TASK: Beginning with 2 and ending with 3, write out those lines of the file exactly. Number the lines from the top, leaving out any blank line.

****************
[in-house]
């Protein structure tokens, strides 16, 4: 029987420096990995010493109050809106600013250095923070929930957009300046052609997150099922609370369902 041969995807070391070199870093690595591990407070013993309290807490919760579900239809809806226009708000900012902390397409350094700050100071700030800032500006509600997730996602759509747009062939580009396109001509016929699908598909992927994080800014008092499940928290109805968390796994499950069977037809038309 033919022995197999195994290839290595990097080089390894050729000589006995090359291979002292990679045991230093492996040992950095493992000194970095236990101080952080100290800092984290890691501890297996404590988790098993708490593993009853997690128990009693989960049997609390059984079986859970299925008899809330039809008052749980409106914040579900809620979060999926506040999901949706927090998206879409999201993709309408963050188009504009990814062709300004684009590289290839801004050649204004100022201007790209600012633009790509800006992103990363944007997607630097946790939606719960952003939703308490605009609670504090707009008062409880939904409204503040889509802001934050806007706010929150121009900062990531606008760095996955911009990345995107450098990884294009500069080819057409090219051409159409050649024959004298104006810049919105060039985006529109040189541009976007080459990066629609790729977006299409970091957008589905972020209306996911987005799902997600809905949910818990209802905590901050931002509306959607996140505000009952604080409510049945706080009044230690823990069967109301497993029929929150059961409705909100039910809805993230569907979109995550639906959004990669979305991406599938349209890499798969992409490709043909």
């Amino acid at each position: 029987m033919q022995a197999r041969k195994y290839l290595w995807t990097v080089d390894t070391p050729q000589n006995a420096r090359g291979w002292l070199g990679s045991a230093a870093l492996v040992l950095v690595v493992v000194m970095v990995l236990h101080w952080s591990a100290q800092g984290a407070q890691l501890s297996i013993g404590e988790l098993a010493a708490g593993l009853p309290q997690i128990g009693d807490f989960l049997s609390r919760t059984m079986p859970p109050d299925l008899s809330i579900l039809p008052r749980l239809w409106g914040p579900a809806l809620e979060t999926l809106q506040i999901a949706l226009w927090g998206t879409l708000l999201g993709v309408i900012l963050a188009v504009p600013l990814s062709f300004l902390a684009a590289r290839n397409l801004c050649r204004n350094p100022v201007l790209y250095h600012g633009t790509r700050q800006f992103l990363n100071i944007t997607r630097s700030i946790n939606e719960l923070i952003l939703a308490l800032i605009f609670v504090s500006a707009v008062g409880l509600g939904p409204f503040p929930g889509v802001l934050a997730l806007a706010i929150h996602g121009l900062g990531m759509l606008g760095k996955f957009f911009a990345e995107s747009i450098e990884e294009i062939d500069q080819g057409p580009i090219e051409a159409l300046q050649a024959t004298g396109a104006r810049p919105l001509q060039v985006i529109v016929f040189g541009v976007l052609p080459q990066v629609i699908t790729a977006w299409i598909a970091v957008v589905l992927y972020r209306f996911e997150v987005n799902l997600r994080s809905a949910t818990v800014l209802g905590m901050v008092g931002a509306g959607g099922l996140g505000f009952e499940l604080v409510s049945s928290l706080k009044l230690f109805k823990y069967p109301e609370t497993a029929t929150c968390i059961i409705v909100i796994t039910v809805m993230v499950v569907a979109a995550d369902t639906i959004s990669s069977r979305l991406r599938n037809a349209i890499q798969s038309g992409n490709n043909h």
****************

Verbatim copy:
């Protein structure tokens, strides 16, 4: 029987420096990995010493109050809106600013250095923070929930957009300046052609997150099922609370369902 041969995807070391070199870093690595591990407070013993309290807490919760579900239809809806226009708000900012902390397409350094700050100071700030800032500006509600997730996602759509747009062939580009396109001509016929699908598909992927994080800014008092499940928290109805968390796994499950069977037809038309 033919022995197999195994290839290595990097080089390894050729000589006995090359291979002292990679045991230093492996040992950095493992000194970095236990101080952080100290800092984290890691501890297996404590988790098993708490593993009853997690128990009693989960049997609390059984079986859970299925008899809330039809008052749980409106914040579900809620979060999926506040999901949706927090998206879409999201993709309408963050188009504009990814062709300004684009590289290839801004050649204004100022201007790209600012633009790509800006992103990363944007997607630097946790939606719960952003939703308490605009609670504090707009008062409880939904409204503040889509802001934050806007706010929150121009900062990531606008760095996955911009990345995107450098990884294009500069080819057409090219051409159409050649024959004298104006810049919105060039985006529109040189541009976007080459990066629609790729977006299409970091957008589905972020209306996911987005799902997600809905949910818990209802905590901050931002509306959607996140505000009952604080409510049945706080009044230690823990069967109301497993029929929150059961409705909100039910809805993230569907979109995550639906959004990669979305991406599938349209890499798969992409490709043909």
């Amino acid at each position: 029987m033919q022995a197999r041969k195994y290839l290595w995807t990097v080089d390894t070391p050729q000589n006995a420096r090359g291979w002292l070199g990679s045991a230093a870093l492996v040992l950095v690595v493992v000194m970095v990995l236990h101080w952080s591990a100290q800092g984290a407070q890691l501890s297996i013993g404590e988790l098993a010493a708490g593993l009853p309290q997690i128990g009693d807490f989960l049997s609390r919760t059984m079986p859970p109050d299925l008899s809330i579900l039809p008052r749980l239809w409106g914040p579900a809806l809620e979060t999926l809106q506040i999901a949706l226009w927090g998206t879409l708000l999201g993709v309408i900012l963050a188009v504009p600013l990814s062709f300004l902390a684009a590289r290839n397409l801004c050649r204004n350094p100022v201007l790209y250095h600012g633009t790509r700050q800006f992103l990363n100071i944007t997607r630097s700030i946790n939606e719960l923070i952003l939703a308490l800032i605009f609670v504090s500006a707009v008062g409880l509600g939904p409204f503040p929930g889509v802001l934050a997730l806007a706010i929150h996602g121009l900062g990531m759509l606008g760095k996955f957009f911009a990345e995107s747009i450098e990884e294009i062939d500069q080819g057409p580009i090219e051409a159409l300046q050649a024959t004298g396109a104006r810049p919105l001509q060039v985006i529109v016929f040189g541009v976007l052609p080459q990066v629609i699908t790729a977006w299409i598909a970091v957008v589905l992927y972020r209306f996911e997150v987005n799902l997600r994080s809905a949910t818990v800014l209802g905590m901050v008092g931002a509306g959607g099922l996140g505000f009952e499940l604080v409510s049945s928290l706080k009044l230690f109805k823990y069967p109301e609370t497993a029929t929150c968390i059961i409705v909100i796994t039910v809805m993230v499950v569907a979109a995550d369902t639906i959004s990669s069977r979305l991406r599938n037809a349209i890499q798969s038309g992409n490709n043909h």